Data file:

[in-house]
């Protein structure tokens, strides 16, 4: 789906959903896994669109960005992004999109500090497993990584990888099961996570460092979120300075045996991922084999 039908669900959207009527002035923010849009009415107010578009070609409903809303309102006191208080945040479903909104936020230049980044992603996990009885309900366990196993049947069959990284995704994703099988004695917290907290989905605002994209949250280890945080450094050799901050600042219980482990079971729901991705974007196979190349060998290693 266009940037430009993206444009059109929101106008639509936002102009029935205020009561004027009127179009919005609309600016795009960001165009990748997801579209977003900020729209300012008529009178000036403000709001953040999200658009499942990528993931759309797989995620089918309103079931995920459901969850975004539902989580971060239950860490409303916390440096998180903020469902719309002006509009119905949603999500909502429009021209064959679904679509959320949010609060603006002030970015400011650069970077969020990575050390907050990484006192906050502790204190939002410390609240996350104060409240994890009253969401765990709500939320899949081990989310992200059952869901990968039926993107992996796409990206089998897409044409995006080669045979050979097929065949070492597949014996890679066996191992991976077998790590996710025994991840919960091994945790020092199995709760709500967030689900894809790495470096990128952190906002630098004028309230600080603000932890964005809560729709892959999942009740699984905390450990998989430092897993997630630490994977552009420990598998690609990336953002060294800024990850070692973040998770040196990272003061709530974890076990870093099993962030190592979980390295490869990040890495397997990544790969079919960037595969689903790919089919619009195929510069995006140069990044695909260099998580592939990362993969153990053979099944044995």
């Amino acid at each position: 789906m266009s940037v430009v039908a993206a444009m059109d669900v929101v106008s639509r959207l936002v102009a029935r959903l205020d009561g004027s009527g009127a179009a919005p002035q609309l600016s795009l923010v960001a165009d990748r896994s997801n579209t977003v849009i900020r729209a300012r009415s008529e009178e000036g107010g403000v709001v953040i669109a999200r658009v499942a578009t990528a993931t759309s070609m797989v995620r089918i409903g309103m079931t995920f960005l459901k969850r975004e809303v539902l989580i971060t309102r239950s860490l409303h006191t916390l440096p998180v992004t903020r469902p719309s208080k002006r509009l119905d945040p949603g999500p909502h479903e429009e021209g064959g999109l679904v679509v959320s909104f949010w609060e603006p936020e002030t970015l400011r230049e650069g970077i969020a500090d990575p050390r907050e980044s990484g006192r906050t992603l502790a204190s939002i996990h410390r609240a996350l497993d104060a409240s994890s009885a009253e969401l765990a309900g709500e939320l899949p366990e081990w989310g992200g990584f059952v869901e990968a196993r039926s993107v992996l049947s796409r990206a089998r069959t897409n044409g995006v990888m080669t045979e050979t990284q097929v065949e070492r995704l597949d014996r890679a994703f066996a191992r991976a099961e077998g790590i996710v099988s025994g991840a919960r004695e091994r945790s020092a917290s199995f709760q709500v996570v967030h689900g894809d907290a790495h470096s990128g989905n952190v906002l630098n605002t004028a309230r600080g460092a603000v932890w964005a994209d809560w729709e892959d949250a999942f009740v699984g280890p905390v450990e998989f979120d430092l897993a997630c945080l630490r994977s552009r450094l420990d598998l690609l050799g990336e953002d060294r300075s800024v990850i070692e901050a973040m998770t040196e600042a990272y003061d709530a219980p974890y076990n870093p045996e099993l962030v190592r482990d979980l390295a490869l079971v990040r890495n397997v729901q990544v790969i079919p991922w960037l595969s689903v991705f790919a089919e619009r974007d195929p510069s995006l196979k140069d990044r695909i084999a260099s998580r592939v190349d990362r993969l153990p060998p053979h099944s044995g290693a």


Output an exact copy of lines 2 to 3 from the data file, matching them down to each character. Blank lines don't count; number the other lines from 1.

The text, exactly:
């Protein structure tokens, strides 16, 4: 789906959903896994669109960005992004999109500090497993990584990888099961996570460092979120300075045996991922084999 039908669900959207009527002035923010849009009415107010578009070609409903809303309102006191208080945040479903909104936020230049980044992603996990009885309900366990196993049947069959990284995704994703099988004695917290907290989905605002994209949250280890945080450094050799901050600042219980482990079971729901991705974007196979190349060998290693 266009940037430009993206444009059109929101106008639509936002102009029935205020009561004027009127179009919005609309600016795009960001165009990748997801579209977003900020729209300012008529009178000036403000709001953040999200658009499942990528993931759309797989995620089918309103079931995920459901969850975004539902989580971060239950860490409303916390440096998180903020469902719309002006509009119905949603999500909502429009021209064959679904679509959320949010609060603006002030970015400011650069970077969020990575050390907050990484006192906050502790204190939002410390609240996350104060409240994890009253969401765990709500939320899949081990989310992200059952869901990968039926993107992996796409990206089998897409044409995006080669045979050979097929065949070492597949014996890679066996191992991976077998790590996710025994991840919960091994945790020092199995709760709500967030689900894809790495470096990128952190906002630098004028309230600080603000932890964005809560729709892959999942009740699984905390450990998989430092897993997630630490994977552009420990598998690609990336953002060294800024990850070692973040998770040196990272003061709530974890076990870093099993962030190592979980390295490869990040890495397997990544790969079919960037595969689903790919089919619009195929510069995006140069990044695909260099998580592939990362993969153990053979099944044995």
């Amino acid at each position: 789906m266009s940037v430009v039908a993206a444009m059109d669900v929101v106008s639509r959207l936002v102009a029935r959903l205020d009561g004027s009527g009127a179009a919005p002035q609309l600016s795009l923010v960001a165009d990748r896994s997801n579209t977003v849009i900020r729209a300012r009415s008529e009178e000036g107010g403000v709001v953040i669109a999200r658009v499942a578009t990528a993931t759309s070609m797989v995620r089918i409903g309103m079931t995920f960005l459901k969850r975004e809303v539902l989580i971060t309102r239950s860490l409303h006191t916390l440096p998180v992004t903020r469902p719309s208080k002006r509009l119905d945040p949603g999500p909502h479903e429009e021209g064959g999109l679904v679509v959320s909104f949010w609060e603006p936020e002030t970015l400011r230049e650069g970077i969020a500090d990575p050390r907050e980044s990484g006192r906050t992603l502790a204190s939002i996990h410390r609240a996350l497993d104060a409240s994890s009885a009253e969401l765990a309900g709500e939320l899949p366990e081990w989310g992200g990584f059952v869901e990968a196993r039926s993107v992996l049947s796409r990206a089998r069959t897409n044409g995006v990888m080669t045979e050979t990284q097929v065949e070492r995704l597949d014996r890679a994703f066996a191992r991976a099961e077998g790590i996710v099988s025994g991840a919960r004695e091994r945790s020092a917290s199995f709760q709500v996570v967030h689900g894809d907290a790495h470096s990128g989905n952190v906002l630098n605002t004028a309230r600080g460092a603000v932890w964005a994209d809560w729709e892959d949250a999942f009740v699984g280890p905390v450990e998989f979120d430092l897993a997630c945080l630490r994977s552009r450094l420990d598998l690609l050799g990336e953002d060294r300075s800024v990850i070692e901050a973040m998770t040196e600042a990272y003061d709530a219980p974890y076990n870093p045996e099993l962030v190592r482990d979980l390295a490869l079971v990040r890495n397997v729901q990544v790969i079919p991922w960037l595969s689903v991705f790919a089919e619009r974007d195929p510069s995006l196979k140069d990044r695909i084999a260099s998580r592939v190349d990362r993969l153990p060998p053979h099944s044995g290693a």